When Narendra Modi became Prime Minister, you were hopeful of forward movement on Kashmir citing your experiences under (late former PM) Atal Bihari Vajpayee era. Does that hope still exist?
There has been a change in policy as far as New Delhi is concerned as compared to the policy adopted by then NDA (National Democratic Alliance) government under Vajpayee. I think the basis of that engagement then was the realisation that Kashmir is a humanitarian problem. That is why Mr Vajpayee said we are willing to engage within the ambit of humanity. That opened a way for us to engage with Delhi and also go to Pakistan… This was a triangular approach where every party was talking to the other party. That approach is totally missing now. We have seen hardening of stand and extreme repression. That Vajpayee doctrine has been replaced by Doval doctrine. Now the state is engaging people through cordon-and-search operations. While Vajpayee was talking about peace, Mr Modi and his team are talking about war.
After Imran Khan came to power in Pakistan, he has repeatedly talked about Kashmir.
From day one , he (Imran Khan) mentioned that ‘if India walks one step, we will walk two steps.’ Pakistan did mean to engage but there has to be willingness on both sides. Mr Khan is repeatedly asking India to engage but there is no response on this side. The thing is that New Delhi is not willing to engage with Islamabad or with Kashmiris at this juncture. May be it has to do with the coming elections. It is very clear that their agenda is Hindutva and they want to focus on that.
India says there will be no talks till violence stops and accuses Pakistan of fomenting trouble in?Kashmir.
Many analysts say that if the BJP (Bharatiya Janata Party) feels that they are on a weaker wicket, they might use Kashmir and Pakistan in a broader context. If anything doesn’t work, definitely Pakistan, terrorism and Kashmir are those issues where they can rake up nationalistic ideas. It has to be seen what happens. And India accusing Pakistan of violence — they have been doing it for the past many years. The fact is that these are indigenous, young Kashmiri boys who are getting killed, maimed and blinded.
It has been more than 25 years that the separatists have been working in Kashmir without any breakthrough on the issue. Why have you failed?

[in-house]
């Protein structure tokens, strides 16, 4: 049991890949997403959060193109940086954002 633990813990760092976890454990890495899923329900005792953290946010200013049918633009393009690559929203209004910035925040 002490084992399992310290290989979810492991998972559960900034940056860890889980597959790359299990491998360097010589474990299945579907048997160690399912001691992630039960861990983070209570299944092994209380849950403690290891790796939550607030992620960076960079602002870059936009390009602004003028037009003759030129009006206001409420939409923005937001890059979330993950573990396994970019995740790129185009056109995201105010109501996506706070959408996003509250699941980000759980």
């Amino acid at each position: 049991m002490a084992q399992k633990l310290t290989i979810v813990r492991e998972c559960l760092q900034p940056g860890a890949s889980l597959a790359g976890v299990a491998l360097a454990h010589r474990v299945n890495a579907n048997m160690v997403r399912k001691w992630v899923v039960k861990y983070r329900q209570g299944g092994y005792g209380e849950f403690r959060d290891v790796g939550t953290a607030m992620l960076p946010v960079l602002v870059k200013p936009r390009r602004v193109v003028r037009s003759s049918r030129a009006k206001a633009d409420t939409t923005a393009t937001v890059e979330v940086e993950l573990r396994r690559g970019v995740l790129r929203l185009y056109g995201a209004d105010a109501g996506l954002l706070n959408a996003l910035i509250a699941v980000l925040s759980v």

What can you do when the other side is not ready to acknowledge the problem? They are only using military means. There is not much you can do other than being steadfast and strong. And that is what we have done. And that is what people have shown – generations of Kashmiris. Every other day we have to deal with different issues or disputes. Issues like settling outsiders, institutional autonomies and J&K Bank (turned into a public sector bank).
How do you see the Islamic State and al-Qaeda in Kashmir?
As far as the Kashmir militant movement is concerned, you can’t label it as al-Qaeda or any other thing. There is absolutely no trace of that. Even parties like Hizbul Mujahideen and others, they have been very clear about what their goal is. They are limited to Kashmir. There are certain aberrations, certain youth; when you are pushed to the wall, there is a possibility that certain sections tend to see things from a different picture. As a Mirwaiz, as a religious head, we have always maintained that it is a political problem. We have never said that it is Hindu India versus Muslim Kashmir.
This year has turned out to be the deadliest as far as killing of militants has been concerned in recent years. The central government says they are gaining control of the situation.
When has India said otherwise? India is claiming that Kashmir is our integral part but the fact is that (they) are not bothered about its people. It is only territory they are talking about. It is a very clear indication that they are dealing with the problem militarily. They are only bothered about how it is going to be played out in India. The public opinion is also being molded by a jingoistic media.
Hurriyat’s meeting with ex-PM of Norway Kjell Magne Bondevik has generated a lot of buzz. How did it come about?
It was after 5-6 years that a visit by any foreign dignitary happened. Mr Bondevik and particularly Oslo Center (founded by Bondevik) have some experience in conflict regions. He came here, went to Delhi, and went across to Islamabad. The important thing is that he talked about involvement of Kashmiris and secondly that there can be no military solution. Definitely his visit must have the blessings of certain powers; otherwise he would not have been allowed to come here.
So you think the Centre had given him the go-ahead?
Definitely, there has been some interest on Kashmir recently in the international arena ,especially after the UN (human rights) report on Kashmir. We hope the initiative will continue and there is some movement forward.
In the recent urban body polls, you gave a boycott call while the National Conference (NC) and Peoples Democratic Party (PDP) abstained, which resulted in the BJP making impressive gains in Kashmir, uncontested. Would you again ask the people to boycott and allow the BJP to dominate?
In terms of space to pro-India parties, NC, PDP or BJP won’t make any difference. In any case the institution of the army and the paramilitary forces is what guides government of India’s policy here. Even today, NC and PDP are getting labelled as being pro-Pakistan. I don’t think BJP making inroads is going to bother us because they are using money and muscle.
I think it is the NC and PDP which are at a crossroads. They have to decide what they have to do because of the fact that they have been discredited by the government of India. They have to take a call. They are the face of India in Kashmir.